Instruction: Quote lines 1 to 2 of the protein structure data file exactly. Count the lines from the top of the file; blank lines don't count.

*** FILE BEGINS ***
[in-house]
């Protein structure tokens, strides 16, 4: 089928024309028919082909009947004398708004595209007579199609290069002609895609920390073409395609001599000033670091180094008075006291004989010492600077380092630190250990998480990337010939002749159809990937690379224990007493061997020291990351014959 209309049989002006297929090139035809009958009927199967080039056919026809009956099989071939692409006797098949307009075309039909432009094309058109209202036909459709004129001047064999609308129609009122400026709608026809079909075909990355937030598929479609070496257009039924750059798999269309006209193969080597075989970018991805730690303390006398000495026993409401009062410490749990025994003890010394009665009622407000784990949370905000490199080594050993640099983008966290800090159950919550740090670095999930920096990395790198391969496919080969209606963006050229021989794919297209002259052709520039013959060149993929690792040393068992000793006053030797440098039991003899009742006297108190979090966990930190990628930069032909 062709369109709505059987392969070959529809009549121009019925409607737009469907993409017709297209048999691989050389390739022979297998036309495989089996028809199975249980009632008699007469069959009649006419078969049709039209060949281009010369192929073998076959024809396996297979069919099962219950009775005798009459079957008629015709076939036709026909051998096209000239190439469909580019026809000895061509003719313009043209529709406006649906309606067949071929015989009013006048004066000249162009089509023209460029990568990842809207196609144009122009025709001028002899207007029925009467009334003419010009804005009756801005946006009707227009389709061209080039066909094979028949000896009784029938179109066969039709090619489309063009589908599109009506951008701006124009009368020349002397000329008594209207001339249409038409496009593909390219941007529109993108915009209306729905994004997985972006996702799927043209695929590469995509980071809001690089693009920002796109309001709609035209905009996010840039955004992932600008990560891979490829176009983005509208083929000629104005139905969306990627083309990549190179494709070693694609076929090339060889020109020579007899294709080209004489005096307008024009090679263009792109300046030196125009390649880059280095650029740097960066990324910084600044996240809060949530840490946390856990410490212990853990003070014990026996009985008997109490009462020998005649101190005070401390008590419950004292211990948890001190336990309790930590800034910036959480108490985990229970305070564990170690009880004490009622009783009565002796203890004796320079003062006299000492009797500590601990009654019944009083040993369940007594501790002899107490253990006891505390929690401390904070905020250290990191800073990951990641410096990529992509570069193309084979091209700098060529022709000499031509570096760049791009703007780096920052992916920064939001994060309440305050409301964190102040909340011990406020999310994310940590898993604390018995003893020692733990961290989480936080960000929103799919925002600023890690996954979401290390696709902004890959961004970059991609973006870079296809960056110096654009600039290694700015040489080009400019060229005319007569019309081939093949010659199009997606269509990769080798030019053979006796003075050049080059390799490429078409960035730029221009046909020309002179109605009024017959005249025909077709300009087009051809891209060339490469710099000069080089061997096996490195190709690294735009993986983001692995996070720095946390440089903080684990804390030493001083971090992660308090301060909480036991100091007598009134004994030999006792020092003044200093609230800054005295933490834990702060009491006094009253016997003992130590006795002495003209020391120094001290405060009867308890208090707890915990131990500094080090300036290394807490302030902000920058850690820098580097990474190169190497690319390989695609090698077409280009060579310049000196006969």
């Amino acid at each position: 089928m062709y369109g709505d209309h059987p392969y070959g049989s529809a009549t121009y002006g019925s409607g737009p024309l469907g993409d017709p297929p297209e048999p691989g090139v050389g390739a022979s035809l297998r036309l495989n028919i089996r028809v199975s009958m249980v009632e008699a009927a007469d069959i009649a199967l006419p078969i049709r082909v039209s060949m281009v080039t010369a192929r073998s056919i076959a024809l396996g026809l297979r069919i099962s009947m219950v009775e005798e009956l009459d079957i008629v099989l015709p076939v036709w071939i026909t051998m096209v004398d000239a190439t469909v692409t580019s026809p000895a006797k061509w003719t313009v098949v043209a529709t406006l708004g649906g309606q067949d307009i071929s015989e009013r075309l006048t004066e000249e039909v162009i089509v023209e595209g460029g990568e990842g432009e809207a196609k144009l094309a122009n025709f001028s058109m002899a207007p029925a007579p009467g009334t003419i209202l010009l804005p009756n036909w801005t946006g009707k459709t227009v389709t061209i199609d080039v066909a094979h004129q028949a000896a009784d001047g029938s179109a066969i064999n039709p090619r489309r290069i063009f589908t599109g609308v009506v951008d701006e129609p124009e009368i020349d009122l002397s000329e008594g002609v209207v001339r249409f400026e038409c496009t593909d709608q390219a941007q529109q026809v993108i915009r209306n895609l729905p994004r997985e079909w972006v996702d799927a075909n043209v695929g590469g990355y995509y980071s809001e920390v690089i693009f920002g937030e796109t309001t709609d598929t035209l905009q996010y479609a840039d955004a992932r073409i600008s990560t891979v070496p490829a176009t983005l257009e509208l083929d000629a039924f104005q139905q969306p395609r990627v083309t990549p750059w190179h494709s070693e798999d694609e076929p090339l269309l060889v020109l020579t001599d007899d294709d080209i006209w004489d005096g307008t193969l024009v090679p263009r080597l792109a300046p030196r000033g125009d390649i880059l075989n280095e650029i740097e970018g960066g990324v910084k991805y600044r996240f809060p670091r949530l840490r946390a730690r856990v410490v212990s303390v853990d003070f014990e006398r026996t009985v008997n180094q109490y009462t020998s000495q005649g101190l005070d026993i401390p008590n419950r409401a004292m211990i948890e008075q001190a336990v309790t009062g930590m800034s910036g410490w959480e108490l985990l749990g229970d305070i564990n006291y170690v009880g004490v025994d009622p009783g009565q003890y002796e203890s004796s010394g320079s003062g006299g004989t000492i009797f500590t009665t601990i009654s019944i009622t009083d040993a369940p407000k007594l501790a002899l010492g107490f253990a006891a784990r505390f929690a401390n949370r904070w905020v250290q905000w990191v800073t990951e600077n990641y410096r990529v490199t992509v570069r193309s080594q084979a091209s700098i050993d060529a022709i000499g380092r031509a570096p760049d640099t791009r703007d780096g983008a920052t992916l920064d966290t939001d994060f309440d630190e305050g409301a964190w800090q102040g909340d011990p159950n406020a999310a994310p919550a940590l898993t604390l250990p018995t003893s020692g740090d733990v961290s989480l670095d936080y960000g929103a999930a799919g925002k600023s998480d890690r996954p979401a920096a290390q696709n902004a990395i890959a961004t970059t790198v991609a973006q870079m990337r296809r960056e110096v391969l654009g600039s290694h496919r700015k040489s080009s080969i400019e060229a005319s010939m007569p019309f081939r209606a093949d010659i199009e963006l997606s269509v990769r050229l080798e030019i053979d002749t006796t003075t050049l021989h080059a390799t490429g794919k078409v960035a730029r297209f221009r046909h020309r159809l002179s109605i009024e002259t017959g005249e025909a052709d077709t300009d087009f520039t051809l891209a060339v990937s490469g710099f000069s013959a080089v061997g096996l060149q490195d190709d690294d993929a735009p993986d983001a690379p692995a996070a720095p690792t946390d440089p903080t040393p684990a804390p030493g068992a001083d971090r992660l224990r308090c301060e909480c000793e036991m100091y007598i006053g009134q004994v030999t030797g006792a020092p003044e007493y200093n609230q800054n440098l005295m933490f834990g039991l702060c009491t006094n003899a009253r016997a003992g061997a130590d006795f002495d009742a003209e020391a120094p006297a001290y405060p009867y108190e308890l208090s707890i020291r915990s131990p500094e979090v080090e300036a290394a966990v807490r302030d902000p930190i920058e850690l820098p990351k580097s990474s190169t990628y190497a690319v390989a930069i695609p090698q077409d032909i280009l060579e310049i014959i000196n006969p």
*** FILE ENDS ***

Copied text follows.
[in-house]
């Protein structure tokens, strides 16, 4: 089928024309028919082909009947004398708004595209007579199609290069002609895609920390073409395609001599000033670091180094008075006291004989010492600077380092630190250990998480990337010939002749159809990937690379224990007493061997020291990351014959 209309049989002006297929090139035809009958009927199967080039056919026809009956099989071939692409006797098949307009075309039909432009094309058109209202036909459709004129001047064999609308129609009122400026709608026809079909075909990355937030598929479609070496257009039924750059798999269309006209193969080597075989970018991805730690303390006398000495026993409401009062410490749990025994003890010394009665009622407000784990949370905000490199080594050993640099983008966290800090159950919550740090670095999930920096990395790198391969496919080969209606963006050229021989794919297209002259052709520039013959060149993929690792040393068992000793006053030797440098039991003899009742006297108190979090966990930190990628930069032909 062709369109709505059987392969070959529809009549121009019925409607737009469907993409017709297209048999691989050389390739022979297998036309495989089996028809199975249980009632008699007469069959009649006419078969049709039209060949281009010369192929073998076959024809396996297979069919099962219950009775005798009459079957008629015709076939036709026909051998096209000239190439469909580019026809000895061509003719313009043209529709406006649906309606067949071929015989009013006048004066000249162009089509023209460029990568990842809207196609144009122009025709001028002899207007029925009467009334003419010009804005009756801005946006009707227009389709061209080039066909094979028949000896009784029938179109066969039709090619489309063009589908599109009506951008701006124009009368020349002397000329008594209207001339249409038409496009593909390219941007529109993108915009209306729905994004997985972006996702799927043209695929590469995509980071809001690089693009920002796109309001709609035209905009996010840039955004992932600008990560891979490829176009983005509208083929000629104005139905969306990627083309990549190179494709070693694609076929090339060889020109020579007899294709080209004489005096307008024009090679263009792109300046030196125009390649880059280095650029740097960066990324910084600044996240809060949530840490946390856990410490212990853990003070014990026996009985008997109490009462020998005649101190005070401390008590419950004292211990948890001190336990309790930590800034910036959480108490985990229970305070564990170690009880004490009622009783009565002796203890004796320079003062006299000492009797500590601990009654019944009083040993369940007594501790002899107490253990006891505390929690401390904070905020250290990191800073990951990641410096990529992509570069193309084979091209700098060529022709000499031509570096760049791009703007780096920052992916920064939001994060309440305050409301964190102040909340011990406020999310994310940590898993604390018995003893020692733990961290989480936080960000929103799919925002600023890690996954979401290390696709902004890959961004970059991609973006870079296809960056110096654009600039290694700015040489080009400019060229005319007569019309081939093949010659199009997606269509990769080798030019053979006796003075050049080059390799490429078409960035730029221009046909020309002179109605009024017959005249025909077709300009087009051809891209060339490469710099000069080089061997096996490195190709690294735009993986983001692995996070720095946390440089903080684990804390030493001083971090992660308090301060909480036991100091007598009134004994030999006792020092003044200093609230800054005295933490834990702060009491006094009253016997003992130590006795002495003209020391120094001290405060009867308890208090707890915990131990500094080090300036290394807490302030902000920058850690820098580097990474190169190497690319390989695609090698077409280009060579310049000196006969």